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Re: How to choose the shell?

From: Eli Zaretskii
Subject: Re: How to choose the shell?
Date: Sun, 05 Sep 2021 22:29:36 +0300

> From: Paul Smith <>
> Cc:,
> Date: Sun, 05 Sep 2021 15:18:18 -0400
> On Sun, 2021-09-05 at 22:08 +0300, Eli Zaretskii wrote:
> > First, how do you invoke the shell?  On Unix we do "$SHELL -c",
> > right?  What to do on Windows?  Most Windows shells don't support "-
> > c".
> > 
> > Next, what are the characters special to the shell, and how to escape
> > them?  We currently use Unix conventions for that, with some 
> > Windows fixups, but that won't necessarily work with an arbitrary
> > Windows shell.  What to use instead?
> Sorry but I don't follow.  We don't invoke a shell at all: we invoke
> the command in the SHELL variable.

Yes, that's what I meant by $SHELL.

> We don't provide -c at all: we
> provide the options in the .SHELLFLAGS variable.

But there's a default if it is not provided, right?

> We don't escape anything at all: we provide the expansion of the
> command as the first argument.

I was alluding to the code described by this comment in job.c:

    /* SHELL may be a multi-word command.  Construct a command line
       "$(SHELL) $(.SHELLFLAGS) LINE", with all special chars in LINE escaped.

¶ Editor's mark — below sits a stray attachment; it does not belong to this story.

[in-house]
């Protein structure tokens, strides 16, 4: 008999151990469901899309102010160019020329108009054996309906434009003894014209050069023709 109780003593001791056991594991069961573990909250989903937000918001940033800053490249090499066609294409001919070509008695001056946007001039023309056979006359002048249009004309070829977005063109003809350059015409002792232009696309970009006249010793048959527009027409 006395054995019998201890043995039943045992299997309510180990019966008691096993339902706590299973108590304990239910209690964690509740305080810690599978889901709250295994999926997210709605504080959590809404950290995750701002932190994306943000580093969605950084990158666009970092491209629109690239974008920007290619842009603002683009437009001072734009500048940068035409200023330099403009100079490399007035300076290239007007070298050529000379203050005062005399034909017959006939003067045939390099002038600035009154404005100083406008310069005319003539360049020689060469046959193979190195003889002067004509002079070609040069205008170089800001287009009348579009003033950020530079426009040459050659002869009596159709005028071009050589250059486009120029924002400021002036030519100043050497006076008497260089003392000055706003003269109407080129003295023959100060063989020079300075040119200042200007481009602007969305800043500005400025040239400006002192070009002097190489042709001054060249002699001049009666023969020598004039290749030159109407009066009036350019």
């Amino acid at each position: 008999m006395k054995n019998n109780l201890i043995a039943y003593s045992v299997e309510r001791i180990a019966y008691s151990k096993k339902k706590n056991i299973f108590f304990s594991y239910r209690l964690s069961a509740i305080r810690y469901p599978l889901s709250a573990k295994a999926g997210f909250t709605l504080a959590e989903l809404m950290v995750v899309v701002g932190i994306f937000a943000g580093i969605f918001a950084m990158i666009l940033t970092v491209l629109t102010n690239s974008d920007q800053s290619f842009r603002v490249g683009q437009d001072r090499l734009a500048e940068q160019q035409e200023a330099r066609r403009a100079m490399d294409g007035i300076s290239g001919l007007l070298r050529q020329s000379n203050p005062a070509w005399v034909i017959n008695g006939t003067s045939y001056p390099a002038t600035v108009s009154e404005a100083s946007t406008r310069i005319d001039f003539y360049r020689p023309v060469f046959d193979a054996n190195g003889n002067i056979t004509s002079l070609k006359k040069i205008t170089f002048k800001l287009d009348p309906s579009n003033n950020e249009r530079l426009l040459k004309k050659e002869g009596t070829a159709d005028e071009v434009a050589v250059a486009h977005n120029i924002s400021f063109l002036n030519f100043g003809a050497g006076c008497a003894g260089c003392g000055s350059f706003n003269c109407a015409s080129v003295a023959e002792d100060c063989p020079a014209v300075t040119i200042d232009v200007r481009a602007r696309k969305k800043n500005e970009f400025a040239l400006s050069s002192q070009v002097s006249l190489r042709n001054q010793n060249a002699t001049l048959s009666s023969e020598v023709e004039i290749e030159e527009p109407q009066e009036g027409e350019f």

Then recurse, expanding this command line to get the final
       argument list.  */

> In other words, GNU make should basically run the equivalent of this
> "pidgin code":
>   argv = [$(SHELL)]
>   argv += $(split $(.SHELLFLAGS))
>   argv += ["<command>"]
>   exec(argv);

But that's not exactly what the code there does, according to my
reading of it.

> It's up to the user to make sure the above construct actually works, if
> they're not using a default SHELL.

Before it works, we need to make sure argv[] won't fail the 'exec'
call due to these minor details.

> This is why I raised the generalization of batch files as an issue:
> some commands may not be able to accept "<command>" on the command line
> like that, and if we could provide a _generic_ way to allow makefiles
> to change that final argv value to something else like a reference to a
> batch file where <command> was written, it could help.

Sure, but each shell has its own rules how to write batch files.  We
can support known shells, but what to do with unknown ones?

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